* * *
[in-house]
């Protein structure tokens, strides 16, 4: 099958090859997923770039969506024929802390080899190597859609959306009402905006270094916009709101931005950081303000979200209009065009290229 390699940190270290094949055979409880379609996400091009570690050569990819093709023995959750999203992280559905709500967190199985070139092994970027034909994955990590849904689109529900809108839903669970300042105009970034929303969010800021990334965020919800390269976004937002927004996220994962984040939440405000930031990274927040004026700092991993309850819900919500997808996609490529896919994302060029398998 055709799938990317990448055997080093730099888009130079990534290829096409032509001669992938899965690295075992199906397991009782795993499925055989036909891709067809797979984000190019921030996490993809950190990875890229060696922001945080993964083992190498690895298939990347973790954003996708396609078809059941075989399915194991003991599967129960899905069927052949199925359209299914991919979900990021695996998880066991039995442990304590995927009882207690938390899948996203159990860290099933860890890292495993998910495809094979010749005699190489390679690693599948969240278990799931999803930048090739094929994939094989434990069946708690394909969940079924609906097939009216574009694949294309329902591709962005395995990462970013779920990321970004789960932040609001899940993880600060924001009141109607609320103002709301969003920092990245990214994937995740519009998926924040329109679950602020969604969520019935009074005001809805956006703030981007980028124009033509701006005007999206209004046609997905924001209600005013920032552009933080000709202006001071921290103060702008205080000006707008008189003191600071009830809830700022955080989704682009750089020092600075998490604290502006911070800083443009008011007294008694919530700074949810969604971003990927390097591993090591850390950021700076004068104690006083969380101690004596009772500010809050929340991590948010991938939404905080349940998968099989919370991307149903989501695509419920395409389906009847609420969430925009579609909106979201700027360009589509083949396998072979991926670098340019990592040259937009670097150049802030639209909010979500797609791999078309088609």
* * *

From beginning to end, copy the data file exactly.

[in-house]
């Protein structure tokens, strides 16, 4: 099958090859997923770039969506024929802390080899190597859609959306009402905006270094916009709101931005950081303000979200209009065009290229 390699940190270290094949055979409880379609996400091009570690050569990819093709023995959750999203992280559905709500967190199985070139092994970027034909994955990590849904689109529900809108839903669970300042105009970034929303969010800021990334965020919800390269976004937002927004996220994962984040939440405000930031990274927040004026700092991993309850819900919500997808996609490529896919994302060029398998 055709799938990317990448055997080093730099888009130079990534290829096409032509001669992938899965690295075992199906397991009782795993499925055989036909891709067809797979984000190019921030996490993809950190990875890229060696922001945080993964083992190498690895298939990347973790954003996708396609078809059941075989399915194991003991599967129960899905069927052949199925359209299914991919979900990021695996998880066991039995442990304590995927009882207690938390899948996203159990860290099933860890890292495993998910495809094979010749005699190489390679690693599948969240278990799931999803930048090739094929994939094989434990069946708690394909969940079924609906097939009216574009694949294309329902591709962005395995990462970013779920990321970004789960932040609001899940993880600060924001009141109607609320103002709301969003920092990245990214994937995740519009998926924040329109679950602020969604969520019935009074005001809805956006703030981007980028124009033509701006005007999206209004046609997905924001209600005013920032552009933080000709202006001071921290103060702008205080000006707008008189003191600071009830809830700022955080989704682009750089020092600075998490604290502006911070800083443009008011007294008694919530700074949810969604971003990927390097591993090591850390950021700076004068104690006083969380101690004596009772500010809050929340991590948010991938939404905080349940998968099989919370991307149903989501695509419920395409389906009847609420969430925009579609909106979201700027360009589509083949396998072979991926670098340019990592040259937009670097150049802030639209909010979500797609791999078309088609």